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P119 Hyperglycaemia and risk of adverse perinatal outcomes: A systematic review and meta-analysis
  1. D Farrar1,2,
  2. M Simmonds3,
  3. M Bryant4,
  4. TA Sheldon5,
  5. S Golder2,
  6. D Tuffnell6,
  7. F Dunne7,
  8. DA Lawlor8
  1. 1Bradford Institute for Health Research, Bradford Teaching Hospitals, Bradford, UK
  2. 2Department of Health Sciences, University of York, York, UK
  3. 3Centre for Reviews and Dissemination, University of York, York, UK
  4. 4Leeds Institute of Clinical Trials Research, University of Leeds, Leeds, UK
  5. 5Hull York Medical School, University of York, York, UK
  6. 6Bradford Women's and Newborn Unit, Bradford Teaching Hospitals, Bradford, UK
  7. 7Galway Diabetes Research Centre and School of Medicine, National University of Ireland, Galway, Ireland
  8. 8MRC Integrative Epidemiology Unit, University of Bristol, Bristol, UK


Background Gestational diabetes (GDM) is hyperglycaemia first identified in pregnancy. GDM is one of the most common medical conditions and associated with increased risk of adverse perinatal outcomes. Cohort studies have shown graded linear increases in several important perinatal outcomes across the whole glucose distribution in women without existing diabetes or GDM, with no clear threshold where risk increases substantially. The International Association of Diabetes in Pregnancy Study Groups (IADPSG) used a recent study’s results to define threshold criteria for GDM diagnosis. These criteria aim to reduce obesity risk by identifying infants who are large at birth or with high levels of adiposity. Our aim was to determine the extent to which this study’s findings and the IADPSG thresholds generalise across a range of perinatal outcomes and populations.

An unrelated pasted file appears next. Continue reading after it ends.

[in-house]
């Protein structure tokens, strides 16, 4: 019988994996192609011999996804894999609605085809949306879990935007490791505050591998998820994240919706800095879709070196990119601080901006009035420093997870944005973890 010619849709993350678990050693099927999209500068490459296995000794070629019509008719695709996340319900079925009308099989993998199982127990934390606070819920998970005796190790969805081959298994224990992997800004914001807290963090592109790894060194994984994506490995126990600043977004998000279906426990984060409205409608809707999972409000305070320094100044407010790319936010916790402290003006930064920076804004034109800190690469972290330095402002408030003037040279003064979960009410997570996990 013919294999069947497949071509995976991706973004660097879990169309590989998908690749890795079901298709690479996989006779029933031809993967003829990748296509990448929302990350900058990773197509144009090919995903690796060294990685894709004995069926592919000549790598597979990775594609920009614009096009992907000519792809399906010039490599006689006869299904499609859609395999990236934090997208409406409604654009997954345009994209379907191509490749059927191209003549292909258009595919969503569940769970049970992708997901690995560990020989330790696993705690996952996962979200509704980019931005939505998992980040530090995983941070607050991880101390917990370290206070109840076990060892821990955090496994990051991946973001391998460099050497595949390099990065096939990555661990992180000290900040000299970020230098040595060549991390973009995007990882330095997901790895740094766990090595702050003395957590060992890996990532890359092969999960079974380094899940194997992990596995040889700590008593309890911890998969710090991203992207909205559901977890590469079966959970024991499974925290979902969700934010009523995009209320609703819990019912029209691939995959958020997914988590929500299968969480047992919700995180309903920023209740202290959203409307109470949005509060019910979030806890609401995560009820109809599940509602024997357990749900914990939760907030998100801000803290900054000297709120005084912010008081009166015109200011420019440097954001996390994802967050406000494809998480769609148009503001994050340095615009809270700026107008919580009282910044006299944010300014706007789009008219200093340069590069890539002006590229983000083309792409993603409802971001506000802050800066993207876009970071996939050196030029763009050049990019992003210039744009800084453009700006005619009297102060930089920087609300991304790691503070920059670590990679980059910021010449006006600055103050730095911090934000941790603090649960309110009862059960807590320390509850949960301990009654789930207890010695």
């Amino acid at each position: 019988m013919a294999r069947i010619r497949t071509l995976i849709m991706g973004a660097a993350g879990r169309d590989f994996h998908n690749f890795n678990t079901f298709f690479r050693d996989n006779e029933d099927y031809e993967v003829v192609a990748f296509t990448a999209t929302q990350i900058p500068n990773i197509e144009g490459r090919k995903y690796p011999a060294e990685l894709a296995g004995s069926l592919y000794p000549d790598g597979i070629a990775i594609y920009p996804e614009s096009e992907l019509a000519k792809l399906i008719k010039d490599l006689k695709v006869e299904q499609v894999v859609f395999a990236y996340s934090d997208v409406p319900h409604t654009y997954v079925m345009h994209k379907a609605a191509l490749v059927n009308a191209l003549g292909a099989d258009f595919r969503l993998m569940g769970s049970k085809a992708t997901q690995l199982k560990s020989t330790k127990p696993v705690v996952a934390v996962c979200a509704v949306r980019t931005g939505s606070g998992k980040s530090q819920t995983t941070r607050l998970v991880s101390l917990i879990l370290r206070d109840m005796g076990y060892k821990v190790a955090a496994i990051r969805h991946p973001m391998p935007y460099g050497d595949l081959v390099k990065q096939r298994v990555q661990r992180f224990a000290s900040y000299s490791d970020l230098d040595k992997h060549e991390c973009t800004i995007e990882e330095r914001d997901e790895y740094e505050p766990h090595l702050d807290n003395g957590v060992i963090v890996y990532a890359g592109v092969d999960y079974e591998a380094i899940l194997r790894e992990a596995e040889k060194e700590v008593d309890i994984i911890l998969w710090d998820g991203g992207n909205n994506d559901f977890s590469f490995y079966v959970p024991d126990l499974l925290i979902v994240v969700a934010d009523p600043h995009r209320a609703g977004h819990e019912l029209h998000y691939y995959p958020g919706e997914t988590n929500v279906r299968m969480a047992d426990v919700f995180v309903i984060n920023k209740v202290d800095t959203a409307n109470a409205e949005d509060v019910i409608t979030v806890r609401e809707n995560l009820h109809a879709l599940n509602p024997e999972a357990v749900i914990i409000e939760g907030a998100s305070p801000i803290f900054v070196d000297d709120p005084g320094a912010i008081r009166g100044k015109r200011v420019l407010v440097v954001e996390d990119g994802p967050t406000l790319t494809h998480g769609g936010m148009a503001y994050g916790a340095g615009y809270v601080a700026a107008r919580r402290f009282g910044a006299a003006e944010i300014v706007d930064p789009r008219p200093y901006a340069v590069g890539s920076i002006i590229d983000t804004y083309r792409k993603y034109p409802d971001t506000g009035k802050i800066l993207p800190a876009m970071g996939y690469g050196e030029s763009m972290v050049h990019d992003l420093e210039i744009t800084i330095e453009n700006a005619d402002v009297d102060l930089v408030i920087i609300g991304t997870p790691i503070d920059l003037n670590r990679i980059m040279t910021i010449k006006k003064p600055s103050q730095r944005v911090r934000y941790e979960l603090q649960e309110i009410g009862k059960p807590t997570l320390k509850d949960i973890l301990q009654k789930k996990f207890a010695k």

Methods We conducted a systematic review and meta-analyses. Databases including MEDLINE were searched until October 2014. Studies comprised pregnant women with oral glucose tolerance or challenge testing (OGTT or OGCT), without pre-existing or gestational diabetes

Results Twenty-eight studies were included. GDM was diagnosed with either the 75 g or 100 g OGTT and a variety of glucose thresholds. Meta-analyses showed positive associations for all glucose exposures with Caesarean section (CS), induction of labour, large for gestational age, macrosomia and shoulder dystocia. The magnitude of associations were stronger for fasting, compared with post-load glucose measurements (e.g. CS fasting glucose: OR/1 mmol/L 1.59 (CI 1.49–1.70), CS 75 g two-hour post-glucose: OR/1 mmol/L 1.11 (CI 0.93–1.31)). Fasting glucose was inversely associated with preterm delivery (OR/1 mmol/L 0.77 (CI 0.62–0.96). Outcomes associations were generally monotonic, suggesting linear associations across the distribution with no clear threshold. I2 statistic for heterogeneity for all associations was very low or 0.

Conclusion The positive linear associations of fasting and post-load glucose with most adverse perinatal outcomes suggest no clear threshold where risk increases substantially, which means that thresholds to diagnose GDM must to some extent be arbitrary. Generally, the magnitude of glucose associations across studies were similar and the lack of heterogeneity provides assurance that our estimates are appropriate.

Because there is a graded linear association between glucose and risk of adverse perinatal outcomes, risk of these outcomes may be reduced if glucose thresholds are lowered, however there are no trials using these new thresholds and no robust evidence that longer-term obesity risk would be improved. Trials evaluating different approaches to the detection of GDM with longer-term follow up are therefore required.

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